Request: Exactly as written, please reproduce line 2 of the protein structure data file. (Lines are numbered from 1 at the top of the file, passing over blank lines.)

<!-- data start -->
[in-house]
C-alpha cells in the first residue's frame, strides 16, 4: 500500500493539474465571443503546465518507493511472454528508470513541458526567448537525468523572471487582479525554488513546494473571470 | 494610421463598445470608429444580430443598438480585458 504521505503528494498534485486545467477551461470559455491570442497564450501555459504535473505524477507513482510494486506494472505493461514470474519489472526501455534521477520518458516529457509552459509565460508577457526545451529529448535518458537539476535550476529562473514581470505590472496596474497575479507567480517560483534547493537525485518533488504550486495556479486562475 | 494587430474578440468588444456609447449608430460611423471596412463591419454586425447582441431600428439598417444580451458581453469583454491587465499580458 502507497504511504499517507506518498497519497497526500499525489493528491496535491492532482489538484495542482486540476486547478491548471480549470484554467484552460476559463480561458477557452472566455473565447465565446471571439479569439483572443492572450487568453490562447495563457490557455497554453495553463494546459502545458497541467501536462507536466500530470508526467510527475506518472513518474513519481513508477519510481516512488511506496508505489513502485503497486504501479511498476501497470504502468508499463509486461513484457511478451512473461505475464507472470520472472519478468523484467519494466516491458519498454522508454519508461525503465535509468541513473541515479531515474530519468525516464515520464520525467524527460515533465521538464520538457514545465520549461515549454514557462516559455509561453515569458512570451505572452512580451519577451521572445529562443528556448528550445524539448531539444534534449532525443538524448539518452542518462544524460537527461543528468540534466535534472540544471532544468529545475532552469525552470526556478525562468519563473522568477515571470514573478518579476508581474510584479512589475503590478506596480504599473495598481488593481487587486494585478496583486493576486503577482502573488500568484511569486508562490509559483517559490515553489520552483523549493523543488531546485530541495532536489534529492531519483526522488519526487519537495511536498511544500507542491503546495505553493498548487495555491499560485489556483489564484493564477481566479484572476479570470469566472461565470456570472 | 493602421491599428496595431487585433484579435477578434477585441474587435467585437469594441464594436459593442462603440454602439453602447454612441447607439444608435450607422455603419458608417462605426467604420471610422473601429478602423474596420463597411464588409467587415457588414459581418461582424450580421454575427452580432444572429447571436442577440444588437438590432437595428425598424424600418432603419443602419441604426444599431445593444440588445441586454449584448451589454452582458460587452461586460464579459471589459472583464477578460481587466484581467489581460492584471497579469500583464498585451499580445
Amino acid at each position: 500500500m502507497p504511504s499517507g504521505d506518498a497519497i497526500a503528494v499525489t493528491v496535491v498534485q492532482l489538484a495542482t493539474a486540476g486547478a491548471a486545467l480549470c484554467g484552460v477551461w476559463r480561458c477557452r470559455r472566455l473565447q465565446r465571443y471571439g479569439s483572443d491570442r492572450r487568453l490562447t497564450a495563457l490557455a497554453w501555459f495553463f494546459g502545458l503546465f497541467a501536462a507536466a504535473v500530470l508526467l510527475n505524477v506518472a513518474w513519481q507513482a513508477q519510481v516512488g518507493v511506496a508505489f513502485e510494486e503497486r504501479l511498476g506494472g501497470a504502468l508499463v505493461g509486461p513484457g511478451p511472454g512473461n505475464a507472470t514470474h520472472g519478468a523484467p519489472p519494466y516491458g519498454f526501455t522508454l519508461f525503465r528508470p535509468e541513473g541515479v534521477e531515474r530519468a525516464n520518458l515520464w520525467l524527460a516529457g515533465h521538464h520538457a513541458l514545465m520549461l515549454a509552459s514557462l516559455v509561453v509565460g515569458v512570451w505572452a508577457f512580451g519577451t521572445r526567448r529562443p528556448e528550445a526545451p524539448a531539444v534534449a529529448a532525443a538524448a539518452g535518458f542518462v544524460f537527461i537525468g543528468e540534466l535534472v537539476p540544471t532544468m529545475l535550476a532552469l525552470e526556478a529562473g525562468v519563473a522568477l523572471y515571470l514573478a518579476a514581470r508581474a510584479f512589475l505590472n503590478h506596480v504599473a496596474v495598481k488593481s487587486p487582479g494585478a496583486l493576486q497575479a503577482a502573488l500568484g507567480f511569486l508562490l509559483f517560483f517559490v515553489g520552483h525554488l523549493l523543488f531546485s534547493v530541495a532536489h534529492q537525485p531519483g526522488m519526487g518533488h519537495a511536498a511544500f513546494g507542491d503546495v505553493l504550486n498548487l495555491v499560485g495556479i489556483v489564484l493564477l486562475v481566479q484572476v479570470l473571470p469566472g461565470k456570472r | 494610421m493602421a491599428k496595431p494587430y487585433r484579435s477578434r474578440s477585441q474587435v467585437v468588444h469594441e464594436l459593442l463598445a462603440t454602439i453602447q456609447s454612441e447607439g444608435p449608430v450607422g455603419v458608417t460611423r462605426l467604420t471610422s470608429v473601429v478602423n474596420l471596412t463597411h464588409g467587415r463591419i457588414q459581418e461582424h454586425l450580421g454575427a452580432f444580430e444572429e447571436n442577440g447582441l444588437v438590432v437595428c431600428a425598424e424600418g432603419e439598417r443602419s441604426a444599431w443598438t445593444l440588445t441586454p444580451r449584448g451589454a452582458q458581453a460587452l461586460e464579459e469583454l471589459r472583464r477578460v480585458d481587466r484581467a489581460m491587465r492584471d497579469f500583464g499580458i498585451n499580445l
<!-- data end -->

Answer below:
C-alpha cells in the first residue's frame, strides 16, 4: 500500500493539474465571443503546465518507493511472454528508470513541458526567448537525468523572471487582479525554488513546494473571470 | 494610421463598445470608429444580430443598438480585458 504521505503528494498534485486545467477551461470559455491570442497564450501555459504535473505524477507513482510494486506494472505493461514470474519489472526501455534521477520518458516529457509552459509565460508577457526545451529529448535518458537539476535550476529562473514581470505590472496596474497575479507567480517560483534547493537525485518533488504550486495556479486562475 | 494587430474578440468588444456609447449608430460611423471596412463591419454586425447582441431600428439598417444580451458581453469583454491587465499580458 502507497504511504499517507506518498497519497497526500499525489493528491496535491492532482489538484495542482486540476486547478491548471480549470484554467484552460476559463480561458477557452472566455473565447465565446471571439479569439483572443492572450487568453490562447495563457490557455497554453495553463494546459502545458497541467501536462507536466500530470508526467510527475506518472513518474513519481513508477519510481516512488511506496508505489513502485503497486504501479511498476501497470504502468508499463509486461513484457511478451512473461505475464507472470520472472519478468523484467519494466516491458519498454522508454519508461525503465535509468541513473541515479531515474530519468525516464515520464520525467524527460515533465521538464520538457514545465520549461515549454514557462516559455509561453515569458512570451505572452512580451519577451521572445529562443528556448528550445524539448531539444534534449532525443538524448539518452542518462544524460537527461543528468540534466535534472540544471532544468529545475532552469525552470526556478525562468519563473522568477515571470514573478518579476508581474510584479512589475503590478506596480504599473495598481488593481487587486494585478496583486493576486503577482502573488500568484511569486508562490509559483517559490515553489520552483523549493523543488531546485530541495532536489534529492531519483526522488519526487519537495511536498511544500507542491503546495505553493498548487495555491499560485489556483489564484493564477481566479484572476479570470469566472461565470456570472 | 493602421491599428496595431487585433484579435477578434477585441474587435467585437469594441464594436459593442462603440454602439453602447454612441447607439444608435450607422455603419458608417462605426467604420471610422473601429478602423474596420463597411464588409467587415457588414459581418461582424450580421454575427452580432444572429447571436442577440444588437438590432437595428425598424424600418432603419443602419441604426444599431445593444440588445441586454449584448451589454452582458460587452461586460464579459471589459472583464477578460481587466484581467489581460492584471497579469500583464498585451499580445